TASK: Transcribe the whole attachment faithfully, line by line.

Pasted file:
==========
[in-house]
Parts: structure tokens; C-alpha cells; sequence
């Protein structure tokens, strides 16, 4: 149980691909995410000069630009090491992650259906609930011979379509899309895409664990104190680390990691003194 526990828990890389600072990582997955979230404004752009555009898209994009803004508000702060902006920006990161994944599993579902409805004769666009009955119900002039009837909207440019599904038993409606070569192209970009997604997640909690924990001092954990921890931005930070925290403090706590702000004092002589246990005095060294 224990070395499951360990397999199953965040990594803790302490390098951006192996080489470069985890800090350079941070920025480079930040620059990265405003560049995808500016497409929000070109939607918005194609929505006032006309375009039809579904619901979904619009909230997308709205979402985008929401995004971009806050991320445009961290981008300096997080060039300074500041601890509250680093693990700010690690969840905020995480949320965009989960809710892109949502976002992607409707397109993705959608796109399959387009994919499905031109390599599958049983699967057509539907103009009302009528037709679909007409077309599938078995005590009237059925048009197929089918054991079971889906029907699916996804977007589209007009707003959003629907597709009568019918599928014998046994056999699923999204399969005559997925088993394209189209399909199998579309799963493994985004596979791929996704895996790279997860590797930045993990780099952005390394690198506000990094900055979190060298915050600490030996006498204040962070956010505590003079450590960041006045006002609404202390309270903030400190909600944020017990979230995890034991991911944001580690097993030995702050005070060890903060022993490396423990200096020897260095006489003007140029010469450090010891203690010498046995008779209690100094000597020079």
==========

[in-house]
Parts: structure tokens; C-alpha cells; sequence
């Protein structure tokens, strides 16, 4: 149980691909995410000069630009090491992650259906609930011979379509899309895409664990104190680390990691003194 526990828990890389600072990582997955979230404004752009555009898209994009803004508000702060902006920006990161994944599993579902409805004769666009009955119900002039009837909207440019599904038993409606070569192209970009997604997640909690924990001092954990921890931005930070925290403090706590702000004092002589246990005095060294 224990070395499951360990397999199953965040990594803790302490390098951006192996080489470069985890800090350079941070920025480079930040620059990265405003560049995808500016497409929000070109939607918005194609929505006032006309375009039809579904619901979904619009909230997308709205979402985008929401995004971009806050991320445009961290981008300096997080060039300074500041601890509250680093693990700010690690969840905020995480949320965009989960809710892109949502976002992607409707397109993705959608796109399959387009994919499905031109390599599958049983699967057509539907103009009302009528037709679909007409077309599938078995005590009237059925048009197929089918054991079971889906029907699916996804977007589209007009707003959003629907597709009568019918599928014998046994056999699923999204399969005559997925088993394209189209399909199998579309799963493994985004596979791929996704895996790279997860590797930045993990780099952005390394690198506000990094900055979190060298915050600490030996006498204040962070956010505590003079450590960041006045006002609404202390309270903030400190909600944020017990979230995890034991991911944001580690097993030995702050005070060890903060022993490396423990200096020897260095006489003007140029010469450090010891203690010498046995008779209690100094000597020079």